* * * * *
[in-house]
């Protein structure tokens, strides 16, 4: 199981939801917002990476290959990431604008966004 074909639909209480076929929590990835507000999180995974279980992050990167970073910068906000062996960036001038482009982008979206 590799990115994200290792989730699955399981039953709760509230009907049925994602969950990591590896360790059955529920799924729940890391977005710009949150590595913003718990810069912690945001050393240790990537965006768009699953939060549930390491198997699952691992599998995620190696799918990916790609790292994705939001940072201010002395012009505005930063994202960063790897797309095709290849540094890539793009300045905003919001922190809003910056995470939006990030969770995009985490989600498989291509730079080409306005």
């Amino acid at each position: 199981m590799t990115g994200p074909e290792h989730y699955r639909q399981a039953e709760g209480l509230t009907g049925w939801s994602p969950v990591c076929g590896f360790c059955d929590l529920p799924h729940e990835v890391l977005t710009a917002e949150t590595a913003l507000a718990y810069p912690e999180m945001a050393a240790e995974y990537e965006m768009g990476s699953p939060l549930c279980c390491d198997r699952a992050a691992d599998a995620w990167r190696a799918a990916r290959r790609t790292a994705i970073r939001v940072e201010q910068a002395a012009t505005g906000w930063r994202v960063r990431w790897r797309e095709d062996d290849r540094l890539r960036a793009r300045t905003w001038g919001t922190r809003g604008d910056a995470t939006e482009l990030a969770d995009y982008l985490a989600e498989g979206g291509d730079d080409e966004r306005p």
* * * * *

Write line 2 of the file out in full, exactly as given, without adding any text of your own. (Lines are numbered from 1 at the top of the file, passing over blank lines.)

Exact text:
């Protein structure tokens, strides 16, 4: 199981939801917002990476290959990431604008966004 074909639909209480076929929590990835507000999180995974279980992050990167970073910068906000062996960036001038482009982008979206 590799990115994200290792989730699955399981039953709760509230009907049925994602969950990591590896360790059955529920799924729940890391977005710009949150590595913003718990810069912690945001050393240790990537965006768009699953939060549930390491198997699952691992599998995620190696799918990916790609790292994705939001940072201010002395012009505005930063994202960063790897797309095709290849540094890539793009300045905003919001922190809003910056995470939006990030969770995009985490989600498989291509730079080409306005």